Dr Jeremy O’Brien, his PhD student Alberto Politi, and their colleagues at Bristol University have demonstrated the world’s smallest optical controlled-NOT gate – the building block of a quantum computer.
The team were able to fabricate their controlled-NOT gate from silica wave-guides on a silicon chip, resulting in a miniaturised device and high-performance operation.
“This is a crucial step towards a future optical quantum computer, as well as other quantum technologies based on photons,” said Dr O’Brien.
The team reports its results in the March 27 2008 Science Express – the advanced online publication of the journal Science.
Quantum technologies with photons
Quantum technologies aim to exploit the unique properties of quantum mechanics, the physics theory that explains how the world works at very small scales.
For example a quantum computer relies on the fact that quantum particles, such as photons, can exist in a “superposition” of two states at the same time – in stark contrast to the transistors in a PC which can only be in the state “0” or “1”.
Photons are an excellent choice for quantum technologies because they are relatively noise free; information can be moved around quickly – at the speed of light; and manipulating single photons is easy.
Making two photons “talk” to each other to realise the all-important controlled-NOT gate is much harder, but Dr O’Brien and his colleagues at the University of Queensland demonstrated this back in 2003 [Nature 426, 264].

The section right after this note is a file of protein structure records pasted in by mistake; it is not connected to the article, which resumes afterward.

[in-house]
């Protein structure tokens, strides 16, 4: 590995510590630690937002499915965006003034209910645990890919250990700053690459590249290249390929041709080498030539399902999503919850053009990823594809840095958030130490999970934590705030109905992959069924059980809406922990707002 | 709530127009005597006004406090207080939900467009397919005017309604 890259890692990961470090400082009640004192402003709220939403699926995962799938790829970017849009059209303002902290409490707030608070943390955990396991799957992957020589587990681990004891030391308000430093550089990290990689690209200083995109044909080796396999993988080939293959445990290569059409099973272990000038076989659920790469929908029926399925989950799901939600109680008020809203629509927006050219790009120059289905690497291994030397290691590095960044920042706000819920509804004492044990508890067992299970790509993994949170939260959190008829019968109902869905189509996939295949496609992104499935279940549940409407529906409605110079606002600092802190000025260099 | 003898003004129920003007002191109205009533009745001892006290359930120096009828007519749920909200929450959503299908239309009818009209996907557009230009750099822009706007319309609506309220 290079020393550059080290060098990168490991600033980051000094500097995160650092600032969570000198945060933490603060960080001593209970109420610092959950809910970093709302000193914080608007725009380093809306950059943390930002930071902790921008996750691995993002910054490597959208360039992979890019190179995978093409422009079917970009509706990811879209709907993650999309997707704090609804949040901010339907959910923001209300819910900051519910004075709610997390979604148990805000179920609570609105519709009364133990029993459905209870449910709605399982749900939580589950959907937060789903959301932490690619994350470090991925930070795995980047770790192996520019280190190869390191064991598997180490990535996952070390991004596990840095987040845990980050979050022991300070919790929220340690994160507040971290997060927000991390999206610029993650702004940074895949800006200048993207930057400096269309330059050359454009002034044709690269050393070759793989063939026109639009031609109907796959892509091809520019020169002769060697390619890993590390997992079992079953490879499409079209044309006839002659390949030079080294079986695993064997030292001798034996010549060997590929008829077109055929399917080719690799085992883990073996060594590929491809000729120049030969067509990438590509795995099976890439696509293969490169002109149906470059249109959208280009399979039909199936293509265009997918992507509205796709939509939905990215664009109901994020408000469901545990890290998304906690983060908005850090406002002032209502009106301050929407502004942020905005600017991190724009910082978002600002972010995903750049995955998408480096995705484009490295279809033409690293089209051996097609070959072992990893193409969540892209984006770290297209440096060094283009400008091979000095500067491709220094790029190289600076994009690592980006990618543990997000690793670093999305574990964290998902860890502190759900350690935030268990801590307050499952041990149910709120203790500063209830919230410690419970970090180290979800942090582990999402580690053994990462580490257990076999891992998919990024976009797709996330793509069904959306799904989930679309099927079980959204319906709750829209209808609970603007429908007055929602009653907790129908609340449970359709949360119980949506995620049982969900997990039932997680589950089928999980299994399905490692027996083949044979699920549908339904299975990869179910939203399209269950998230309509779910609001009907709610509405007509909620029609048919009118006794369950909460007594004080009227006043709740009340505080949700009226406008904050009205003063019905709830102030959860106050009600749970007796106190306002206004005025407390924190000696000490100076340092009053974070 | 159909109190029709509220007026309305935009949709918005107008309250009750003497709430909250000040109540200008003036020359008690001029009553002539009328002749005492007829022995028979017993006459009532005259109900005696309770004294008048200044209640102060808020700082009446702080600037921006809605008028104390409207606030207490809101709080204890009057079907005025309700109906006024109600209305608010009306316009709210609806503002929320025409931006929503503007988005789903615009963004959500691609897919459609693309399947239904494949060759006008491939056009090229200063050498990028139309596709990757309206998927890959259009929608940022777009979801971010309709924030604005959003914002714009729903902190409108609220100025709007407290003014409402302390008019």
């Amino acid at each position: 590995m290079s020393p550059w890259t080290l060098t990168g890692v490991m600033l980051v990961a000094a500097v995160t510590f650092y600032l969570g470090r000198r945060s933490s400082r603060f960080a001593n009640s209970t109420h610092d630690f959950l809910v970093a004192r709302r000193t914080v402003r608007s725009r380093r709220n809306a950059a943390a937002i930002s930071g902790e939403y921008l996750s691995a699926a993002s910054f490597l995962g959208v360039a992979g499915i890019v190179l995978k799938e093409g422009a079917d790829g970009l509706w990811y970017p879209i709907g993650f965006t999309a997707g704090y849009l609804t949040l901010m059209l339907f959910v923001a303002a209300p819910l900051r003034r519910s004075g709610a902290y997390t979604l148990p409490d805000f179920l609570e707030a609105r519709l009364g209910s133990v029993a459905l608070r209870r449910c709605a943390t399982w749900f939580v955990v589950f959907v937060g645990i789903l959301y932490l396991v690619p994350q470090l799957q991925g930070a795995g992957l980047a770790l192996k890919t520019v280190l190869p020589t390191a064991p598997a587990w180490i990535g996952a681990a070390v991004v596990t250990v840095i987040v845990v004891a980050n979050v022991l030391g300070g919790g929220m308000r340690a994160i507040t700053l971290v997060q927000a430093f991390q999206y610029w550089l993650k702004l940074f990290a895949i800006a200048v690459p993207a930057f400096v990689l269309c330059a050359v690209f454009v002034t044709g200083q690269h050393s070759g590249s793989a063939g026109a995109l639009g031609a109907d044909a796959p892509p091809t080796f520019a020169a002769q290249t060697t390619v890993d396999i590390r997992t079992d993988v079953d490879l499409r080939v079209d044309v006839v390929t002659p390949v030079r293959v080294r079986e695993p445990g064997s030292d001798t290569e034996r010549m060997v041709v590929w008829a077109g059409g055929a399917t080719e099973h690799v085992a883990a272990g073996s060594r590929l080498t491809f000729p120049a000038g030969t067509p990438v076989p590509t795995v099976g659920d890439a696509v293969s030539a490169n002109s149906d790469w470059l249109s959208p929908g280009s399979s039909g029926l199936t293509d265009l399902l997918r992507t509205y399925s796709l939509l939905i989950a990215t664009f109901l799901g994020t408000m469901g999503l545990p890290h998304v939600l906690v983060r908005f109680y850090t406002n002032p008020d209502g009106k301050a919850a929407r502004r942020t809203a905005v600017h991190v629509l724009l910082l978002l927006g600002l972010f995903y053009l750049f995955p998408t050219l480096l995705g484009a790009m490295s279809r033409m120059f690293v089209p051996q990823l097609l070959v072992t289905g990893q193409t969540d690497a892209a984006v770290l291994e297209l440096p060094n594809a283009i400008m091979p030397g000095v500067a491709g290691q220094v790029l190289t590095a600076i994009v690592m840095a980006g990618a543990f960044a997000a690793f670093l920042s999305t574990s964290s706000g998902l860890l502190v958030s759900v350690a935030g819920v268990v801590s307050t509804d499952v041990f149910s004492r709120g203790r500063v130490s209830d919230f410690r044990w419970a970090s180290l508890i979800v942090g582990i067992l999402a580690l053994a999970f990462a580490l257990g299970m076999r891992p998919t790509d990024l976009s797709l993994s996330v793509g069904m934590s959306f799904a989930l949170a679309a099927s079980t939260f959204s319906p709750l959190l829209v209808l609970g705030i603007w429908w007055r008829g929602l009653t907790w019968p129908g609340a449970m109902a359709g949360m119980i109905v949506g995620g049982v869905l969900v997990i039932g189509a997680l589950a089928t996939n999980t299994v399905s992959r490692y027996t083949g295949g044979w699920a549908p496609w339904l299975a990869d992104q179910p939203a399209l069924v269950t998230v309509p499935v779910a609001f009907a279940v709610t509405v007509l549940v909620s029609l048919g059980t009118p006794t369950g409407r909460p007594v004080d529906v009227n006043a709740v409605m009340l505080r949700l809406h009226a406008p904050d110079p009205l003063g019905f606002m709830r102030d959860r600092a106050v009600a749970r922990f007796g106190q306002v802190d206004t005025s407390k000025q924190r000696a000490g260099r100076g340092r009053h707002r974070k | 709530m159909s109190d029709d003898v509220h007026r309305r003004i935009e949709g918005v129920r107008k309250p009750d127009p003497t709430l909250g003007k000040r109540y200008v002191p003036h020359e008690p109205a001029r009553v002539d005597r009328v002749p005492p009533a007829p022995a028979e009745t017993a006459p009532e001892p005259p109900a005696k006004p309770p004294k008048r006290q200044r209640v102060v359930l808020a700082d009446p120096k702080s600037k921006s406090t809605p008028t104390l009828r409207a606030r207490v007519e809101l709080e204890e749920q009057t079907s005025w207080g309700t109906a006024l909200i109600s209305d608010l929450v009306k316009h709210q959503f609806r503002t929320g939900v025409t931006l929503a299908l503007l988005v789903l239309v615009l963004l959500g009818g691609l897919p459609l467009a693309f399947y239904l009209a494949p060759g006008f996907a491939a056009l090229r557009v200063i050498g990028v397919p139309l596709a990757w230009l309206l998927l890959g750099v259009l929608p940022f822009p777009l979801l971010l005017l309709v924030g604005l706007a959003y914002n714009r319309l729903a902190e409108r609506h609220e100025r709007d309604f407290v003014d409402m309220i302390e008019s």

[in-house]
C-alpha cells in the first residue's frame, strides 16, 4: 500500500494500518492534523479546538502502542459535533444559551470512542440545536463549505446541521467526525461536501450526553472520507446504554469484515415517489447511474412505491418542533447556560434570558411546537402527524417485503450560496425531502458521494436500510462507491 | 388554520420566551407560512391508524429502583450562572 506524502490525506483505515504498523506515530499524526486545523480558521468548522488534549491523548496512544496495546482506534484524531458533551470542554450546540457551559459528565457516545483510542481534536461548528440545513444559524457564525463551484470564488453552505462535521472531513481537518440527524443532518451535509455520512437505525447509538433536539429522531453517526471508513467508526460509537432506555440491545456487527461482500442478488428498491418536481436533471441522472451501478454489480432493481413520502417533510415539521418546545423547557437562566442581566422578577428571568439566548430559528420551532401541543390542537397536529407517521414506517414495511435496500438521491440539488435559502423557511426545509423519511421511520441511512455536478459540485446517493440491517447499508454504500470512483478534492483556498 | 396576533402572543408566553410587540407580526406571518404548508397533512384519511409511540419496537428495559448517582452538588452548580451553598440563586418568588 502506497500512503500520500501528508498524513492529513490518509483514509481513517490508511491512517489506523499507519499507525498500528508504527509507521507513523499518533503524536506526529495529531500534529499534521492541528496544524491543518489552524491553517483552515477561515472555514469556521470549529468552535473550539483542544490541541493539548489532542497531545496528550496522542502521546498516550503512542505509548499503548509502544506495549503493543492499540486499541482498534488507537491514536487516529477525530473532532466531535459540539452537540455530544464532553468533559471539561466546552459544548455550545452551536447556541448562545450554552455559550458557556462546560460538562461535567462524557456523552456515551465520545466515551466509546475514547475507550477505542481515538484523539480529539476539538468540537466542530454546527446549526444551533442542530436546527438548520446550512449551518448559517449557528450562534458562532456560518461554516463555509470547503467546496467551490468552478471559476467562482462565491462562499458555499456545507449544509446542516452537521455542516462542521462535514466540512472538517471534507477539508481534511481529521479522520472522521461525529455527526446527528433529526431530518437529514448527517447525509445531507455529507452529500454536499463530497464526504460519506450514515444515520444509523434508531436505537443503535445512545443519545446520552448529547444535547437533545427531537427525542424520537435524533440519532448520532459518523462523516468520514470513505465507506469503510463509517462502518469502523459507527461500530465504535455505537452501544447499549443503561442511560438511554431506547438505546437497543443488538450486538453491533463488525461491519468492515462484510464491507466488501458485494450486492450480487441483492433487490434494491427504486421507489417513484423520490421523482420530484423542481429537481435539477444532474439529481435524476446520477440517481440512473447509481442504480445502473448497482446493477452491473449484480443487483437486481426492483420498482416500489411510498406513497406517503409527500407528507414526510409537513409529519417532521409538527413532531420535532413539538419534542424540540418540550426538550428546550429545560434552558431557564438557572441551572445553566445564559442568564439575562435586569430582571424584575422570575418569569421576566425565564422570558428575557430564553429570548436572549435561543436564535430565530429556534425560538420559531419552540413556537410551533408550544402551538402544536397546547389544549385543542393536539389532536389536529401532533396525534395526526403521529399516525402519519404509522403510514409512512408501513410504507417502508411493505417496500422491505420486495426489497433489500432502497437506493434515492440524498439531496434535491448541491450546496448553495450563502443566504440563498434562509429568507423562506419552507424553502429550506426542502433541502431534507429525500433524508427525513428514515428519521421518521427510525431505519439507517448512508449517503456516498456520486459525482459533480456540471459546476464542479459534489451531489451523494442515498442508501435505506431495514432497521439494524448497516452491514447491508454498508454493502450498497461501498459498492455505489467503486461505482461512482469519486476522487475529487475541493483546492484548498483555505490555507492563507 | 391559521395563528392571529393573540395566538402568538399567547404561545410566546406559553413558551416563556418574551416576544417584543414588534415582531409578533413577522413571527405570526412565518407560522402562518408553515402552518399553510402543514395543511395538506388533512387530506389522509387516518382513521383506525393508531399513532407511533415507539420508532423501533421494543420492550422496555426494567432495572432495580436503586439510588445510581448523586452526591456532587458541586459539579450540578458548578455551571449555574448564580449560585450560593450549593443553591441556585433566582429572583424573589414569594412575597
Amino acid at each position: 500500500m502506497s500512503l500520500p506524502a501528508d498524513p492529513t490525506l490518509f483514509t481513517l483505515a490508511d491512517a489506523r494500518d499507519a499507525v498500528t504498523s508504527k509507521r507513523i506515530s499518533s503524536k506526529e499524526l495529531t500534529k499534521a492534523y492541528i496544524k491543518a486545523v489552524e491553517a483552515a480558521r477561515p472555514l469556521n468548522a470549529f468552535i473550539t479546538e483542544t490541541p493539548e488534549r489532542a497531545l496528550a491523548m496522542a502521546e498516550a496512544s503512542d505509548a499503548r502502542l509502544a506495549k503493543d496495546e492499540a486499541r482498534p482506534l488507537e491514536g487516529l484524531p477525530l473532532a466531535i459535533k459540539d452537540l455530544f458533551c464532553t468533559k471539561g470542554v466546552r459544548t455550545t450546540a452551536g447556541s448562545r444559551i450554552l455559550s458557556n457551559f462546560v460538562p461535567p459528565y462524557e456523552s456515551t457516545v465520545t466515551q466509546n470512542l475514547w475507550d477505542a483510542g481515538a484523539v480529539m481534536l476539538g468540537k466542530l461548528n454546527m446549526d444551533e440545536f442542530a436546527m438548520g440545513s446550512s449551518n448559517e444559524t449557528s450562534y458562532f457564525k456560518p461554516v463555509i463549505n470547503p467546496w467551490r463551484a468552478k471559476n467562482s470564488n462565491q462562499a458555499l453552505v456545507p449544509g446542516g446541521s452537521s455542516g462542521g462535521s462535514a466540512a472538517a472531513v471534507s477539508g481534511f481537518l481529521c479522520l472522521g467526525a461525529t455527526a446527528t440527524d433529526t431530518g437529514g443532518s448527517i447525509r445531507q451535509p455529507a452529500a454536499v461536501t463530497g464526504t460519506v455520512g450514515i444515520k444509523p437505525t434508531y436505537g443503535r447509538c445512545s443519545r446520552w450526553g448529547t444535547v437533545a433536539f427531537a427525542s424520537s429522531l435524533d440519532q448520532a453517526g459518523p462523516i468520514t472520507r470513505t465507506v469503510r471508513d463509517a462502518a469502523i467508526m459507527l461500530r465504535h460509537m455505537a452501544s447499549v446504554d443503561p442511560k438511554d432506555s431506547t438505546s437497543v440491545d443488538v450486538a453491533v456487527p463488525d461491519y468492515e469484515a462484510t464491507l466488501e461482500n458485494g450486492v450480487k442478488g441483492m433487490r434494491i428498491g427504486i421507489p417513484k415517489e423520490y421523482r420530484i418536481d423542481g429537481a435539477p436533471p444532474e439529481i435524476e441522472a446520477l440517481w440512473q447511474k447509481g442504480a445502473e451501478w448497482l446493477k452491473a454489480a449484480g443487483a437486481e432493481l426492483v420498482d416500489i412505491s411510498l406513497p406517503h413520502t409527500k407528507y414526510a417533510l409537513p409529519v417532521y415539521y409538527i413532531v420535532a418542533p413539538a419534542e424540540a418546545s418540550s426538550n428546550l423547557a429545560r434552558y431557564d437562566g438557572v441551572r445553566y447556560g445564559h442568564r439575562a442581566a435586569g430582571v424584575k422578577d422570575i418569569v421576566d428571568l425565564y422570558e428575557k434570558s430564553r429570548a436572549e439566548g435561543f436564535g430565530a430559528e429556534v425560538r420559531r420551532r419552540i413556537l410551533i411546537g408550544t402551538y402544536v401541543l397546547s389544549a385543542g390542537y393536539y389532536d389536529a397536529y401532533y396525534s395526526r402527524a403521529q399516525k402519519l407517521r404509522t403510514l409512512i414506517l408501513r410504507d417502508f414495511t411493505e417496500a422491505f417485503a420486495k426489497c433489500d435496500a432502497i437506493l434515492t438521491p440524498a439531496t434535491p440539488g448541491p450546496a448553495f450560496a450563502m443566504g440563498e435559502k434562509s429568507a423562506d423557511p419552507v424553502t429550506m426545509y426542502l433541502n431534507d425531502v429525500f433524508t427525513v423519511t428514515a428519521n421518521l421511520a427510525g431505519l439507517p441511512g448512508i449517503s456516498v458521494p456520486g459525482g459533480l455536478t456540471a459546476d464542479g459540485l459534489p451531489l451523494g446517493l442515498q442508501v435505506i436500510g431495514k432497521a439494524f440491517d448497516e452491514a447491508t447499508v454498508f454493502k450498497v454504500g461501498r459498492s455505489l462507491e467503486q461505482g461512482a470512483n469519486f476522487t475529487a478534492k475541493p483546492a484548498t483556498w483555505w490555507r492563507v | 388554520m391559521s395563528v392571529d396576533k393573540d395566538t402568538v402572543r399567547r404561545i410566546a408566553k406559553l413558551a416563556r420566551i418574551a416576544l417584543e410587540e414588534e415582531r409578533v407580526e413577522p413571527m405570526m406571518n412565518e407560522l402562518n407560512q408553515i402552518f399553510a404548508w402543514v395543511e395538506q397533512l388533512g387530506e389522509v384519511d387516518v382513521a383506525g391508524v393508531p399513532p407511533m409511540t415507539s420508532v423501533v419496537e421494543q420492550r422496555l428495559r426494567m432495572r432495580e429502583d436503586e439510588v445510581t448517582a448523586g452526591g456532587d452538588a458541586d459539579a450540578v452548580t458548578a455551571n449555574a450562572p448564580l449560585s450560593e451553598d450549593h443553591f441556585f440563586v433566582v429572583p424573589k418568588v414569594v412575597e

Photons must also “talk” to each other to realise the ultra-precise measurements that harness the laws of quantum mechanics – quantum metrology.
Last year Dr O’Brien and his collaborator Professor Takeuchi and co-workers at Hokkaido University reported such a quantum metrology measurement with four photons [Science 316, 726].
Silica-on-silicon wave-guide quantum circuits
“Despite these and other impressive demonstrations, quantum optical circuits have typically relied on large optical elements with photons propagating in air, and consuming a square metre of optical table. This has made them hard to build and difficult to scale up,” said Alberto Politi.